Fortunately, we were doing something else later—heading out for an afternoon on the river on a 19-foot Well-craft owned by Carla and Chuck Karpinske of Hastings.
Hastingsites agree that increasingly strict pollution controls have improved the Mighty Miss over the last decade, but the fact remains that most boaters seek their recreation on the Scenic St. Croix, as do the Karpinskes.
There was a lot of traffic on the river—some say that on weekends, Minnesota's rivers and lakes are more crowded than the interstates—but we had no trouble finding an open area to ski. My kids had tried skiing for the first time last summer, and they proceeded to repeat the pattern established then. Chris jumped in first, assumed a comfortable, professional-looking position, confidently gave the go-ahead signal and then, for some reason, couldn't quite make it up to the proper stance. Jamie, by contrast, looked awkward in the water, knees and elbows akimbo, yet clawed his way up and skied for quite a while, a triumph of will over form.
Clearly, though, I was the afternoon's main attraction. I skillfully slipped on the skis—it didn't take me more than an hour—and plopped into the water. I was nervous.
My first attempt was pathetic, my second only slightly less so. I wobbled to my feet on the third, but the bar slipped out of my hands and I fell. In the boat, Donna would tell me later, the kids were quietly cheerleading. "Come on Dad! Yes! He's got it...oh, shoot!" I was up for a short while again on my fourth try, but Carla, probably startled to see that I was vertical, eased off the throttle, and I fell. I was tired and discouraged, and my fifth attempt was terrible.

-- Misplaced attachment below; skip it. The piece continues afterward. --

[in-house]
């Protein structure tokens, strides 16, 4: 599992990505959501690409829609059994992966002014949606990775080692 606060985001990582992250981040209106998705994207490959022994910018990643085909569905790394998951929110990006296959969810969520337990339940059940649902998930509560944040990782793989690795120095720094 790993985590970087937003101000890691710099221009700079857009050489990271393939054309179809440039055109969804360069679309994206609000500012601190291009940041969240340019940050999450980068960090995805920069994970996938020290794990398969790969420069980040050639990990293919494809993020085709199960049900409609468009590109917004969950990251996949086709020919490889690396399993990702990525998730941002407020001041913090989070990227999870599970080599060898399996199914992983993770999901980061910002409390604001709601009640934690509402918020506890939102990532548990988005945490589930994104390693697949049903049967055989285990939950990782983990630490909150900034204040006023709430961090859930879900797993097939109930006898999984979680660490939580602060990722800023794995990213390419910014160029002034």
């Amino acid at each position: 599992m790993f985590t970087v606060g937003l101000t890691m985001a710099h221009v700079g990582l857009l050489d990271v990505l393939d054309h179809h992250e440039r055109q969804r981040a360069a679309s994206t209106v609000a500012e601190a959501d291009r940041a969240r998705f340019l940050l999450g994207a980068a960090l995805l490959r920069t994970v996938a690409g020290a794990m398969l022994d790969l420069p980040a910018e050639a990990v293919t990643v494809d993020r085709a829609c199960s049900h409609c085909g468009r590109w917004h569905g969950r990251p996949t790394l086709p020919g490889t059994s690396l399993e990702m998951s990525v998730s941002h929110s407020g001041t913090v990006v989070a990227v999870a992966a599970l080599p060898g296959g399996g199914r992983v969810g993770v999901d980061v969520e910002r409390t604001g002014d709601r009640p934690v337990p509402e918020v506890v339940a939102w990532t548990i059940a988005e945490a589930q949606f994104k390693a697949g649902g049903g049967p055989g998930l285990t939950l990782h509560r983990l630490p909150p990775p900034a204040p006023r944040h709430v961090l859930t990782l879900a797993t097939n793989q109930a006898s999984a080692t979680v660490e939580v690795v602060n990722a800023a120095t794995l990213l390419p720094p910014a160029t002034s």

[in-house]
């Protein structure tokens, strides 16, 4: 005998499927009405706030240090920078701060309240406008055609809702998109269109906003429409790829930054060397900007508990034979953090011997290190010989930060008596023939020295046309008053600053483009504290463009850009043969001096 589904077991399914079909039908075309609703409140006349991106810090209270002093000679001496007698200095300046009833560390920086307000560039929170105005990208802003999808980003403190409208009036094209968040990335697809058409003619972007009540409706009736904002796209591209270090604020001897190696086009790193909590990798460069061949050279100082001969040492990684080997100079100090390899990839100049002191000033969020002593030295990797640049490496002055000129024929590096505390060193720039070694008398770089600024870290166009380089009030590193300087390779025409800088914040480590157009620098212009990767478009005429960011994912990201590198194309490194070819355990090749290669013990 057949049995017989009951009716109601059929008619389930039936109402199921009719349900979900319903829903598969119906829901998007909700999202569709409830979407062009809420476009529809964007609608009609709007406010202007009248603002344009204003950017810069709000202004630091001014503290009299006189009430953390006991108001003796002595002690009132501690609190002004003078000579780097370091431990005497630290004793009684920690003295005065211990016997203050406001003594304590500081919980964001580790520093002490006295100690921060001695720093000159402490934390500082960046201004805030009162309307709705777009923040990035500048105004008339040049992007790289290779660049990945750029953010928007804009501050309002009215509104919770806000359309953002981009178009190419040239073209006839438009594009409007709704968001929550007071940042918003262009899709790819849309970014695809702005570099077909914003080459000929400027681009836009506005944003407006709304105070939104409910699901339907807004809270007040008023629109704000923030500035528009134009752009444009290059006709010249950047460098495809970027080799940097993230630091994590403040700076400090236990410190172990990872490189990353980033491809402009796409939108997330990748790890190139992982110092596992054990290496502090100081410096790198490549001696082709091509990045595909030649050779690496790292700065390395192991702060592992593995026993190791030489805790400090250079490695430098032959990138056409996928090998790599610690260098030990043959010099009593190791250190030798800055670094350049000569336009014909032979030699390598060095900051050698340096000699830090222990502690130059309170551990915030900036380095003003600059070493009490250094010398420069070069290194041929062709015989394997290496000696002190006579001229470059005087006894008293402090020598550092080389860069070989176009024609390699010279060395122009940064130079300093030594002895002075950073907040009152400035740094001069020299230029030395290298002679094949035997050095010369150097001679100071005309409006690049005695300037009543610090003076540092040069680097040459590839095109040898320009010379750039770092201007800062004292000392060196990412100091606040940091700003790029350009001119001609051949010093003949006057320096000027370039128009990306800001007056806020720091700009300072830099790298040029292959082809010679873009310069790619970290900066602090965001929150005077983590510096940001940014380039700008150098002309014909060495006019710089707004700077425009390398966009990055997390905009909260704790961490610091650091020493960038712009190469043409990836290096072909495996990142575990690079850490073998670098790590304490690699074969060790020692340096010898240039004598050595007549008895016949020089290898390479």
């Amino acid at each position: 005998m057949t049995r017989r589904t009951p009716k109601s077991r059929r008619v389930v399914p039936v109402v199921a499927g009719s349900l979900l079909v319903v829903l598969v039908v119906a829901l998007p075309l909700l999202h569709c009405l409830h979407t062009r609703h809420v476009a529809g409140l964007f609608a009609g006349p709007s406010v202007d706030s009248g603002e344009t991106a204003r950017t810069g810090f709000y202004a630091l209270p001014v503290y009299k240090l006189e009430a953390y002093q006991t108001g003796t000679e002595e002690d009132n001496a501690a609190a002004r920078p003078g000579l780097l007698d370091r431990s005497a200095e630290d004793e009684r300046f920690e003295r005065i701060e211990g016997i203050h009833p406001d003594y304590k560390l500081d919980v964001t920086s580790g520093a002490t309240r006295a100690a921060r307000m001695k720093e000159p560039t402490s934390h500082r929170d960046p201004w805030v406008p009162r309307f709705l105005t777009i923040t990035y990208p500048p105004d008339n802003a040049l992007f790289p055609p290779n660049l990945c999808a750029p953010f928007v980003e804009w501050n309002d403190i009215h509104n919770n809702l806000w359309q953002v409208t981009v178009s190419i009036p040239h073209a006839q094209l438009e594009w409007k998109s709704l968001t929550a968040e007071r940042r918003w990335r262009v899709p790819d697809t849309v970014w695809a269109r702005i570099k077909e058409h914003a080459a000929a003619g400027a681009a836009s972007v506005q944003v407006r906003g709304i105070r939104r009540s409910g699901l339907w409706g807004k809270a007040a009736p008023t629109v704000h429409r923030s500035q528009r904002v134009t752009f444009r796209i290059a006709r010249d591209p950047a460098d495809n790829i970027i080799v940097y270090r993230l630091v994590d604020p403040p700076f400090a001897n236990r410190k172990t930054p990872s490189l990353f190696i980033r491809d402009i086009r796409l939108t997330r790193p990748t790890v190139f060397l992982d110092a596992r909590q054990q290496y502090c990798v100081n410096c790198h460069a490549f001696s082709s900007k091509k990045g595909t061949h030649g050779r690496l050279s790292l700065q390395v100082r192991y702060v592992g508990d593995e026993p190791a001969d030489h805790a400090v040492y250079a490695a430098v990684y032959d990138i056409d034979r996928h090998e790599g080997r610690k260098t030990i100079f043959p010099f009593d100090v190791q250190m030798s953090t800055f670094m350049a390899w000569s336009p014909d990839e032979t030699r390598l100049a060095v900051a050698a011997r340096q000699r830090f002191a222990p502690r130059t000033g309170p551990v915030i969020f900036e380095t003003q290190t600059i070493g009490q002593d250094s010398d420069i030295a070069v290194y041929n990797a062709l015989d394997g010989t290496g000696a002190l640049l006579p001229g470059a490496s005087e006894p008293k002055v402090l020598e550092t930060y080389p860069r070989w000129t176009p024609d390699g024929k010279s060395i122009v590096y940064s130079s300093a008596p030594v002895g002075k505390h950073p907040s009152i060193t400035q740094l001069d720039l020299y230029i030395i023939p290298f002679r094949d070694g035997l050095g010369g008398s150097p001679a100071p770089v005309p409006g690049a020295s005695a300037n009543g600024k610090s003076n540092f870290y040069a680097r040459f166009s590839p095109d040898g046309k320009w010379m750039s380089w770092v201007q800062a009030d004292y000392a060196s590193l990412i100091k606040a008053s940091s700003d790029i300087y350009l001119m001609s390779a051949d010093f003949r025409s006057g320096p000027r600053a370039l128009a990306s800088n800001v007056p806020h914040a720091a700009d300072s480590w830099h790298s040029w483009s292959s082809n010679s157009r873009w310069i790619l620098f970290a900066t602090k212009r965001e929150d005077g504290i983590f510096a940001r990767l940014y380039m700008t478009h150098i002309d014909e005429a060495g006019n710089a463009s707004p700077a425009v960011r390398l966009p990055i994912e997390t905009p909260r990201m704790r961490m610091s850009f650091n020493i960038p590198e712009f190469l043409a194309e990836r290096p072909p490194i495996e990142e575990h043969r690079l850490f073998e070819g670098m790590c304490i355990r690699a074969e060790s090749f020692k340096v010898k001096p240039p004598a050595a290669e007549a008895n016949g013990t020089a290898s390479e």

"One more try," I yelled, "then I'm history."
I sensed that the mood among the spectators in the boat had become heavy, almost funereal, as if they were being forced to watch a kid at a piano recital butcher Mountain Greenery time after time. The boat started for the sixth time. I stayed back and let it pull me up. I gradually stood and made it through that crucial first part—"the only tough part," as everyone kept telling me. I'm up! I'm up! I'm up! I'm...down. I had no idea why, but I pitched forward just when it looked as if I had it made.
I climbed into the boat, a whipped dog. Everyone clapped me on the back. After a while I asked my family how long I was up.